(This is a reblog of one of my 2016 posts from http://www.acatholicmoment.org)
It’s a term celebrities and other notable names use whenever they experience an unprecedented level of fame. Over the years I have heard countless musicians, actors, politicians and even Harry Potter author J.K. Rowling use the same six words to describe that moment when they realize their career has taken some kind of turn and that people see them as something larger than life: It was like being a Beatle.
It’s a statement that, for the most part, needs no explanation to those who hear it. It’s the kind of analogy people simply “get.” Most everyone who has been plugged into pop culture over the past 50-plus years has seen the iconic images of the Fab Four arriving at the newly christened JFK Airport in February 1964. They watched as the band gave a startled wave to the assembled crowd. They saw the fans pressed along the tarmac hoping to catch a glimpse of the lads from Liverpool. They heard the screams, and cries of an adoring public and read the signs heralding the new British Invasion and they knew within an instant that this band was somehow different than every act that came before. It’s a sentence that encompasses the very essence of that seminal moment in history and conveys all of the feelings and emotions that come along with it. “It was like being a Beatle.” Kind of says it all, doesn’t it?
I was a sophomore in high school before I ever really considered what the gospel writers meant when they said Jesus ate with “tax collectors and sinners.” Naturally, I understood the “sinners” part (though I am sure I envisioned these people as being much more nefarious than myself) but it was the “tax collectors” part that I couldn’t follow. What was so bad about eating with the good people of H&R Block or the IRS? Weren’t they just work-a-day Joes like everyone else?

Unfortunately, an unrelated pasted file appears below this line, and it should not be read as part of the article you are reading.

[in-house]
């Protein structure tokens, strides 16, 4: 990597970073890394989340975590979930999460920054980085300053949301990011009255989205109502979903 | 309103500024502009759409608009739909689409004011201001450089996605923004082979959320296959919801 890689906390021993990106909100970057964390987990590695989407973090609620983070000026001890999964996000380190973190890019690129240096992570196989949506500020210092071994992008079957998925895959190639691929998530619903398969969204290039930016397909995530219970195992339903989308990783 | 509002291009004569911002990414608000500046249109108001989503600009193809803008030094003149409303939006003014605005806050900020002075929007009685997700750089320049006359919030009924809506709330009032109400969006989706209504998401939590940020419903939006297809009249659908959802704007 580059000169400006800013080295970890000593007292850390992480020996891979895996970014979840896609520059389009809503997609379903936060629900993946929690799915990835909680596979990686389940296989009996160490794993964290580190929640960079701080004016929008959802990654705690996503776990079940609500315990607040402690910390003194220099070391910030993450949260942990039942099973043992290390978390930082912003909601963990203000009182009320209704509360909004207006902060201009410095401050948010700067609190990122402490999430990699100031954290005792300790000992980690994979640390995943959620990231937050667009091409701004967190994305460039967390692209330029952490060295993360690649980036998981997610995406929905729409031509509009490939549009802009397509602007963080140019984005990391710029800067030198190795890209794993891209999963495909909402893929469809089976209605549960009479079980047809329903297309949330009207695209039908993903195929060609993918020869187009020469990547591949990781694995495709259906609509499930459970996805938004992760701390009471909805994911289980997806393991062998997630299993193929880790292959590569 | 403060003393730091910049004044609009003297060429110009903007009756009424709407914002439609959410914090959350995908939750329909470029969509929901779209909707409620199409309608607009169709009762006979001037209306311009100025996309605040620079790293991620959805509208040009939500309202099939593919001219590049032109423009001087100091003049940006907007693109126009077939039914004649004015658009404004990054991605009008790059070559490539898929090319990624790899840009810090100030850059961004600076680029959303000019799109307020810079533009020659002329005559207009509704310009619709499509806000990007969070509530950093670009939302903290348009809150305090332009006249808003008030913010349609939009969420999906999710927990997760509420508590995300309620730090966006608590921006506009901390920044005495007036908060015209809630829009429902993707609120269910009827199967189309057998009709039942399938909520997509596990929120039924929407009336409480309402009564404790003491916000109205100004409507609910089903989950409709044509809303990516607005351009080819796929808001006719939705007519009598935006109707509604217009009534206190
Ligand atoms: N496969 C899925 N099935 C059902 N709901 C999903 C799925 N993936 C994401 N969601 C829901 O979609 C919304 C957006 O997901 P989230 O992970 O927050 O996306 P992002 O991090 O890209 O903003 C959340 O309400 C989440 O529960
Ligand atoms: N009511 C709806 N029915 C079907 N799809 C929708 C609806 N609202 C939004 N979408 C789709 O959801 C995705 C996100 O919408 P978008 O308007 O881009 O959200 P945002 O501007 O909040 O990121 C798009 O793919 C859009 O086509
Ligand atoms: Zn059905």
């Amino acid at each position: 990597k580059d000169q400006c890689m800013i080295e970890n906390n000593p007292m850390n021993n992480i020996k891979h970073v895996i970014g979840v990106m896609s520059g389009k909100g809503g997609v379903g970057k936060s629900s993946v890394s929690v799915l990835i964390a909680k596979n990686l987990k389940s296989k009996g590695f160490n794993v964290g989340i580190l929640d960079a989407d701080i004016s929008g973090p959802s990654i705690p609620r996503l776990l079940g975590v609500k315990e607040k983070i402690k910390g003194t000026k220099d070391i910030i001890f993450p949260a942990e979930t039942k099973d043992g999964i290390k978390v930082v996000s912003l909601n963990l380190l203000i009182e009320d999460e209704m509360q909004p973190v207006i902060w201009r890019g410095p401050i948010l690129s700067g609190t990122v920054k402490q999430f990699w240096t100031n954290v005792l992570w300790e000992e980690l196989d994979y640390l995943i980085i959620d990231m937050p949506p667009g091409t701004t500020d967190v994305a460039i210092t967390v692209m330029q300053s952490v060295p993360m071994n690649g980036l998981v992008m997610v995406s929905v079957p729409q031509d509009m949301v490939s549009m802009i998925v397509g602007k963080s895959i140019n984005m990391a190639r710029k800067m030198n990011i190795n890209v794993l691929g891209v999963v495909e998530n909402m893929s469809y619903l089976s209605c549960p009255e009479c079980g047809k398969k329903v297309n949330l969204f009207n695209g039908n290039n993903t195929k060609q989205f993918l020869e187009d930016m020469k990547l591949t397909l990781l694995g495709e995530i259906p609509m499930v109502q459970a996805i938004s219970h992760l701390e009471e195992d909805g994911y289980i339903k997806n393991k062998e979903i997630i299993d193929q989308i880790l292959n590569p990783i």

Not exactly, according to my religion teacher at the time. Evidently, back in the First Century, tax collectors were a pretty corrupt bunch. I’m not talking about creating a code so complicated few people can actually understand it, but a ruthless, insidious band of characters no one in their right mind would want to hang out with. She explained that when the gospel writers used the term “tax collectors and sinners” they were nodding to popular slang of the time and those who read it completely understood it. Like the Beatle analogy, it was the kind of sentence that said it all.
I often wonder how St. Luke would write his gospel if it were happening today? Would he qualify Jesus’ popularity by claiming He was bigger than the Beatles? Would he explain His influence on others by calling Him the John Lennon of ministry? (And before you ask, yes…I see what I did there.) With whom would Jesus have to have dinner with in order for it to be considered a public affront by most of the world? More importantly, what would be the take away message from this action? Would it be that Jesus is somehow different than anyone who came before him? Would it be that Jesus always represents the gold standard of behavior? Or would it be that Jesus came to heal everyone and no matter who you are there is a place at his table? Maybe we should focus less on how the infamous tax collectors and sinners earned their Beatle-like distinction and instead realize that if Jesus’ mercy extends to them, then perhaps we should pull up a chair and have a seat as well.